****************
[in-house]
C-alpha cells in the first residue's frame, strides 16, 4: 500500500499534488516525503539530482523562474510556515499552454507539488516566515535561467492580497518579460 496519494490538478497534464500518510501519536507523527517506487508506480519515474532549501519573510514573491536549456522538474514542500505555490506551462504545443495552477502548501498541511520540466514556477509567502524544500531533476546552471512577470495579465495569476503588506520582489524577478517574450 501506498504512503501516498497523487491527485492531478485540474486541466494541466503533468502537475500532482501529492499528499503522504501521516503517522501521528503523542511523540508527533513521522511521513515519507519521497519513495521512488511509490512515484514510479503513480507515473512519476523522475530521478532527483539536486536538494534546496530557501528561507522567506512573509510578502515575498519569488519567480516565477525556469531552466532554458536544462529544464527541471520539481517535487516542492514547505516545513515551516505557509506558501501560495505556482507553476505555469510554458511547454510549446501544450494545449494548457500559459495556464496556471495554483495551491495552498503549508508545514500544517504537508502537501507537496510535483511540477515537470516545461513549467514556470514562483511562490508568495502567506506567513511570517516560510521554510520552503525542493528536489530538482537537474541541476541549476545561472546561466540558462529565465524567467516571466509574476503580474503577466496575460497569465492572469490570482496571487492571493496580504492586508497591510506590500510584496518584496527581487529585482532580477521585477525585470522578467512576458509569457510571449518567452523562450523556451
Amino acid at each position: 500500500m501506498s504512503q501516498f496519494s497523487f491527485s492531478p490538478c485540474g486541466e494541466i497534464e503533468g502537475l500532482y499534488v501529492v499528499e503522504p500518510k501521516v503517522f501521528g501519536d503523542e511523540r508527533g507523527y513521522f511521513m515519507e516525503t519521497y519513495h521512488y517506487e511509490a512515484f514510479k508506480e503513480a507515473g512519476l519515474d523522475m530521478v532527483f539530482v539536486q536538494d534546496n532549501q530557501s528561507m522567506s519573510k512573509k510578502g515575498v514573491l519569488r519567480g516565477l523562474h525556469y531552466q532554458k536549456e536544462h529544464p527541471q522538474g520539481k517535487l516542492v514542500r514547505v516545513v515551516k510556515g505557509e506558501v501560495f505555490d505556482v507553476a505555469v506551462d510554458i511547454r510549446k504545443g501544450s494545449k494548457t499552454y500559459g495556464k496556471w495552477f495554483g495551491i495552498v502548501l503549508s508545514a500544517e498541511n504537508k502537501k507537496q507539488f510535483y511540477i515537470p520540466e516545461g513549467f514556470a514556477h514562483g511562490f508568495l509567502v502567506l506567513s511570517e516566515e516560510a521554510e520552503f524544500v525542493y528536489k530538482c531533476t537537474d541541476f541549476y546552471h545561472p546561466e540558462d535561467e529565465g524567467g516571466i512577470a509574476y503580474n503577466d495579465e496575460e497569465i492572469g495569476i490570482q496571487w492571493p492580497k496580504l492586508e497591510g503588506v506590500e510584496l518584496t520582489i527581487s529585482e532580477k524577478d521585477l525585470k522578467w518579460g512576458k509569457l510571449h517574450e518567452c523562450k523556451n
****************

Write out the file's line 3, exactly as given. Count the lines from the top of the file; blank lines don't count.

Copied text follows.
Amino acid at each position: 500500500m501506498s504512503q501516498f496519494s497523487f491527485s492531478p490538478c485540474g486541466e494541466i497534464e503533468g502537475l500532482y499534488v501529492v499528499e503522504p500518510k501521516v503517522f501521528g501519536d503523542e511523540r508527533g507523527y513521522f511521513m515519507e516525503t519521497y519513495h521512488y517506487e511509490a512515484f514510479k508506480e503513480a507515473g512519476l519515474d523522475m530521478v532527483f539530482v539536486q536538494d534546496n532549501q530557501s528561507m522567506s519573510k512573509k510578502g515575498v514573491l519569488r519567480g516565477l523562474h525556469y531552466q532554458k536549456e536544462h529544464p527541471q522538474g520539481k517535487l516542492v514542500r514547505v516545513v515551516k510556515g505557509e506558501v501560495f505555490d505556482v507553476a505555469v506551462d510554458i511547454r510549446k504545443g501544450s494545449k494548457t499552454y500559459g495556464k496556471w495552477f495554483g495551491i495552498v502548501l503549508s508545514a500544517e498541511n504537508k502537501k507537496q507539488f510535483y511540477i515537470p520540466e516545461g513549467f514556470a514556477h514562483g511562490f508568495l509567502v502567506l506567513s511570517e516566515e516560510a521554510e520552503f524544500v525542493y528536489k530538482c531533476t537537474d541541476f541549476y546552471h545561472p546561466e540558462d535561467e529565465g524567467g516571466i512577470a509574476y503580474n503577466d495579465e496575460e497569465i492572469g495569476i490570482q496571487w492571493p492580497k496580504l492586508e497591510g503588506v506590500e510584496l518584496t520582489i527581487s529585482e532580477k524577478d521585477l525585470k522578467w518579460g512576458k509569457l510571449h517574450e518567452c523562450k523556451n